He did. Well, he was a Democrat with a liberal bent as a younger man. And then he became a conservative Republican. He had a great way about him. A great sense of dignity. And he was a wonderful father for the country in a sense. He had a great feel for what the country represents.

[…]

If you’re in this for the long haul, do you have to be more diplomatic in the media?

A little bit. A little more selective, I would say, more than diplomatic. And I’m very capable of doing that.

You’re friends with the WWE’s Vince McMahon. Critics have said your campaign is like pro wrestling — it’s just theatrics.

One of the reasons I tell people about my level of intelligence — like, for instance, I had an uncle, Dr. John Trump, who was at MIT, like totally brilliant, became a professor at MIT — is when you’re a Republican conservative, you have to build up your credentials a little bit. But I can pivot any way. I can be a very elegant, highly refined person, I can be a very politically correct person where I would never ever say anything that’s even slightly over the edge, or I can be who I want to be. It’s very time-consuming to be politically correct. And I don’t have the time. It’s also very boring to be politically correct. Right? You wouldn’t be here if I was totally politically correct.

[…]

Obviously, the power of your celebrity and brand means something.

If I weren’t a successful person, it wouldn’t work as well. Voters have great confidence in me because I really have been successful. I have an income of over $400 million a year. I don’t need anybody’s money. I was offered $5 million last week by a lobbyist to put in the campaign. I said, ”No, I don’t need it.” He said, ”What do you mean, ‘I don’t need it?’ ” I said I don’t need it. This is a guy that I know well, a good lobbyist, a tough cookie. He’s not giving to me because he thinks I have the most beautiful hair he’s ever seen. He’s giving to me because when he has one of his companies in trouble or needs something, they want to call me and say, ”Hey, Don, how you doing? Remember me?” I don’t need that stuff. Whereas Jeb Bush, with $114 million that he raised [so far this year], and Hillary with the $60 million [CBS News reports she raised $47 million in the campaign’s first quarter] and everyone else with the money they raised, they’re going to be called upon, and they’re going to have to do those things like little puppets. So people do respect that about me. I don’t need it.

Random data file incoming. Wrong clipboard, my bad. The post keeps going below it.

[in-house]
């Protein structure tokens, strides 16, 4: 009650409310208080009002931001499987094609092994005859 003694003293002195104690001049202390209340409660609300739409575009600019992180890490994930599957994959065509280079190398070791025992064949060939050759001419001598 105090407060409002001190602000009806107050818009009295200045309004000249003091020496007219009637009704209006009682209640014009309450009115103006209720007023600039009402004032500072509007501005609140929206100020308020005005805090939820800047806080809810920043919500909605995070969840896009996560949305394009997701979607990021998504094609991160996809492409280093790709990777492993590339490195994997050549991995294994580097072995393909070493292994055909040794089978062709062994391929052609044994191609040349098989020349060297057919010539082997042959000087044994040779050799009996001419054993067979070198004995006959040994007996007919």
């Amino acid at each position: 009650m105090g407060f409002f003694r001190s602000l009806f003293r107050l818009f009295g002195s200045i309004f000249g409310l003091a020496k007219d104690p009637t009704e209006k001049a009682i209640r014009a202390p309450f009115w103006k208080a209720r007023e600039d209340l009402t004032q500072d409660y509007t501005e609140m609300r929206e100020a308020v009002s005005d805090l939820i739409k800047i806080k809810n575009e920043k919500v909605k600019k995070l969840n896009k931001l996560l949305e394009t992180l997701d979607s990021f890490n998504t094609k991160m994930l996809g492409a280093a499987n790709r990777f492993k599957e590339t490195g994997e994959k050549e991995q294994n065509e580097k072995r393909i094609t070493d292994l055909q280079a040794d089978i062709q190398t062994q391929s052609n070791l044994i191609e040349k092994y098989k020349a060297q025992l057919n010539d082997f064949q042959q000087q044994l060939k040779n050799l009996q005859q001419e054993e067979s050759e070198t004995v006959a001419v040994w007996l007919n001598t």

[…]

These campaigns get dirty and ugly. Would you ever use Karl Rove?

No. Is he a friend of yours?

No, but he’s been a godfather of elections for the GOP.

What happened is Karl Rove in the last cycle spent $436 million, and he didn’t win one race. And on election evening [when he challenged Fox News’ Obama victory prediction], he had a bad night. The result was wrong! I guess you’re using that name as an example. I’ve got a lot of people against me. And in a way, it emboldens me. I don’t like it, but it emboldens me. I mean, Fox has not been nice to me, in my opinion. Not just at the debate. You see some of these pundits get on, and they don’t know what they’re talking about. They’ve been predicting my doom for a year.